Can Air Power Alone Win a War?

Can Air Power Alone Win a War?

Can Air Power Alone Win a War?

Answers to your questions about the news.
April 14 1999 6:21 PM

Can Air Power Alone Win a War?

Many pundits are criticizing the NATO airstrikes. An argument you often hear is that "Air strikes alone never work." Is this really true?

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Most military historians (at least those not employed by the U.S. Air Force) agree that it's true. No country has ever won a war or achieved its stated political objectives without committing ground troops or at least using warships. Moreover, some historians make the even stronger claim that air power has never been a decisive factor in a military conflict. To take one example, scholars think Japan surrendered in 1945 because of the Allied naval blockade and Russia's invasion of Manchuria, rather than because of atomic and conventional bombings.

Of course, deciding what factor was decisive and which were merely contributing is a tricky business. As Richard III's famous cry--"A horse! a horse! my kingdom for a horse!"--illustrates, a number of factors, some quite trivial, dictate a battle's outcome. But the important point is that there is not one example of a war being won with air power alone. That is, the historical record argues against President Clinton ordering airstrikes while ruling out the use of ground troops.

But some believe that when it comes to air warfare, history is bunk. After all, everyone agrees that an ideal air strike, if perfectly precise, could completely destroy an enemy's entire military and civil infrastructure, thereby forcing surrender. And everyone agrees that bombs are getting more and more sophisticated over time.

The dispute is whether they are sophisticated enough right now to have broken the historical pattern whereby bombing alone is insufficient. There are some within the Air Force--such as Col. John Warden, the architect of the Gulf War bombing raids--who believe we have reached such a point. Warden even argues, and this is controversial to say the least, that air power was the decisive factor in the Gulf War.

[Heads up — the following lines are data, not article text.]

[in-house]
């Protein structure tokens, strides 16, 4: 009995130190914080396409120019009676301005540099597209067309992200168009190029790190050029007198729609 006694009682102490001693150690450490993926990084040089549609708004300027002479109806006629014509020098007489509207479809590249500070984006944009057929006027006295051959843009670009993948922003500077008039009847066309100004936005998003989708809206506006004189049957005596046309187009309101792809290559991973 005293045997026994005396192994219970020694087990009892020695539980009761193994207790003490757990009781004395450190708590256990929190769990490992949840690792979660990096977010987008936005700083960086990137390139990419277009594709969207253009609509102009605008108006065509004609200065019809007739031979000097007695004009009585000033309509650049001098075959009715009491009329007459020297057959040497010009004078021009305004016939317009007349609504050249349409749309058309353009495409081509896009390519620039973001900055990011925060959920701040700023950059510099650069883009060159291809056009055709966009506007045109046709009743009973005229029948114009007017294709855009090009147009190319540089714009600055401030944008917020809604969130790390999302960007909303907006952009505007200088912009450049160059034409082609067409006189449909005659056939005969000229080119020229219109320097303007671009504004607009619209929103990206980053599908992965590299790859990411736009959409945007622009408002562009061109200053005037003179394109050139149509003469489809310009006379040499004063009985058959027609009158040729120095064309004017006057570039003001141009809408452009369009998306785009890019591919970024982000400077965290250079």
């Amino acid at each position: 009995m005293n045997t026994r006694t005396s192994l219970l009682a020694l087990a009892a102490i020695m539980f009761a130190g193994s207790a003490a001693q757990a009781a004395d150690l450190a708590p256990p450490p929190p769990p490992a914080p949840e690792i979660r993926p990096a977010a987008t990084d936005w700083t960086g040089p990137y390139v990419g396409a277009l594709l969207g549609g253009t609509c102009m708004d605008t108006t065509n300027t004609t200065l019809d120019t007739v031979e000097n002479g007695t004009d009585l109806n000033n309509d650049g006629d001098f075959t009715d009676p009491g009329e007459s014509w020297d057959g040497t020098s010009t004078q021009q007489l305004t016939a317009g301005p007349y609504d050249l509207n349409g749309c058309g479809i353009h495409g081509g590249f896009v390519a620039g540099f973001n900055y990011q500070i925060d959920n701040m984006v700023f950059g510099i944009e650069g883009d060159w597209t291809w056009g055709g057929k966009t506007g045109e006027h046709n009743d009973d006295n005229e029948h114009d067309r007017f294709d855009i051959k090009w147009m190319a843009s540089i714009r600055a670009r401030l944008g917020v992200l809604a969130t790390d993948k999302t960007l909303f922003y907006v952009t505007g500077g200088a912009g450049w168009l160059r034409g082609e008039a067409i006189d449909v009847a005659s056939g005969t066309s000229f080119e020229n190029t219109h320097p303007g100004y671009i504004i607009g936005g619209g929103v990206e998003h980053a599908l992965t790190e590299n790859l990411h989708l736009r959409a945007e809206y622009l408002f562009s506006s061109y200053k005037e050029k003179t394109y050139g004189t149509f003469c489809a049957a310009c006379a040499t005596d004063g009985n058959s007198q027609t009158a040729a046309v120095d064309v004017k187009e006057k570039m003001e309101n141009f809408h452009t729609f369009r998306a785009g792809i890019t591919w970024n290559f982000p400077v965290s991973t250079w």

Naturally, the debate over whether technology has broken a historical military pattern is technical, arcane, and beyond the scope of this column. But it is worth noting that over the ages, theoreticians, often employed by various national air forces, have consistently overestimated the efficacy of air power. Just after World War I--the first major conflict to involve air power--Giulio Douhet, the head of the Italian air corps and the father of modern air warfare theory, famously argued that future wars would be found exclusively in the air. Douhet thought sustained bombing of enemy territory would force surrender and even estimated the number of mustard gas bombs required for each square mile of enemy territory. And in World War II, the British were so frightened by the threat of German bombing attacks that they ordered 250,000 caskets for immediate use, when in fact only 50,000 civilians died during the entire Battle of Britain. Finally, many post WWII theoreticians wrote that the atom bomb meant the end of ground warfare, since the threat of nuclear attack would ensure universal peace.

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Explainer thanks John Hillen of the Center for Strategy and International Studies, Robert Pape of Dartmouth College, and Earl Tilford, Jr. of the Army War College.